Sometimes an addict will get clean for all the wrong reasons.
I’ve done this myself. I tried to get clean for the sake of someone else. Of course it didn’t work out, and it didn’t last. Because my heart wasn’t truly in it, the change was only temporary. Because I was not being motivated by self, the changes that I was making were superficial. As such, I quickly relapsed and returned to my normal patterns of drug use.
So what are the wrong reasons to get clean, and how can someone avoid them?
Basically, the only correct reason to get clean and sober is if someone genuinely wants to change their life. This becomes a question of motivation. Why do they want to change their life? If the answer is “so they can finally win over the heart of that certain someone” then they are not going to make it in long term recovery. If their reason for getting clean is “so I can finally start being a better parent and example for my kids” then that person is also headed for trouble.
Why are these reasons not good enough? Because they don’t get down to the core of the issue. An addict who is abusing drugs is living in pain. On the other side of the equation is the fear of having to change. Changing our entire life and learning how to live sober is scary. It’s also a lot of work.
So you have these two forces in the addict’s mind: the desire to change, and the fear of change. Now, what is the critical motivator in this equation?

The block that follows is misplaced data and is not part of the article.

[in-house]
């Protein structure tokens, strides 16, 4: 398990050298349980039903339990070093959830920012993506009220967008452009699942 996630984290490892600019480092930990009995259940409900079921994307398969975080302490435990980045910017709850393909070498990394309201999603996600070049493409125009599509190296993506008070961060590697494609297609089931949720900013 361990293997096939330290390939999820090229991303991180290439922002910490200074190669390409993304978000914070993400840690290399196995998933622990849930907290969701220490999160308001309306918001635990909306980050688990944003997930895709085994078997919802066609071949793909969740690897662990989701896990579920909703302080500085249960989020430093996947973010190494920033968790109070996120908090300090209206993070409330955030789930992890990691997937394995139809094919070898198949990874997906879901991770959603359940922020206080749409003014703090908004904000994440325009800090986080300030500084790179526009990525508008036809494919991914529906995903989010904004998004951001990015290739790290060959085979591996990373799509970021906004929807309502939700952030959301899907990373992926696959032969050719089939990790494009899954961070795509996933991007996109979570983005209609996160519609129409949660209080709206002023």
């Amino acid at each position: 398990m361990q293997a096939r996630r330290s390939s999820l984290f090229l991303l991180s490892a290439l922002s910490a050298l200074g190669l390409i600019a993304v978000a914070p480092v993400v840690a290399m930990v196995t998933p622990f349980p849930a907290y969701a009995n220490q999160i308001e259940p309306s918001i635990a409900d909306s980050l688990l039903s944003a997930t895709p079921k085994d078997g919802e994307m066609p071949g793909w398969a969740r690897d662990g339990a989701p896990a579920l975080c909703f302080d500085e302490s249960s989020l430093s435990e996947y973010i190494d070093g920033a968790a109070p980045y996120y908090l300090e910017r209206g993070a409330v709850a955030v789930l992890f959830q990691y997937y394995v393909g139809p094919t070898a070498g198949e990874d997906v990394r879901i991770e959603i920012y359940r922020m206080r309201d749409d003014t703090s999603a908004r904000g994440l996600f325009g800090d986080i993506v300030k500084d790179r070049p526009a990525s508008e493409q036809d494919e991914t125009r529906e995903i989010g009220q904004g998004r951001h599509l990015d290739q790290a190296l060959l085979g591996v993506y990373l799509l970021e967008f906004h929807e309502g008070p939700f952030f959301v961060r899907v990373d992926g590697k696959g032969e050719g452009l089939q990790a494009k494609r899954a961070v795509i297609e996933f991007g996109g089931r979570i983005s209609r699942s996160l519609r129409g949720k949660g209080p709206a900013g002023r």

I hate to say it, and I wish there were an easier, softer way. But it’s pain that finally makes an addict face the fear of learning to live sober. It’s pain and misery that forces us to change.
Does that sound like a great reason to get clean? No, of course it doesn’t. But it’s the only reason that counts. You decide to change your life because you are tired of living in pain and misery. You decide to change your life because you are sick of the endless cycle.
Don’t believe it? Check with anyone who has significant clean time under their belt. Ask them: were you absolutely miserable when you decided to get clean sober? They will inevitably answer “yes.” Pain is the great motivator for change when it comes to addiction.
So if you have a struggling addict in your life, and you want to see them get clean, how can we apply this knowledge?
It’s simple: Don’t deny the addict their pain.
Don’t rescue them. Don’t put pillows under them when they fall.
You don’t have to be mean or tricky or anything. But simply step back and let them endure the pain that they’ve created. Don’t “help them” by lessening their pain. Let it be. When they’ve had enough pain in their life, they will change.
For an addict, it is the only path to change.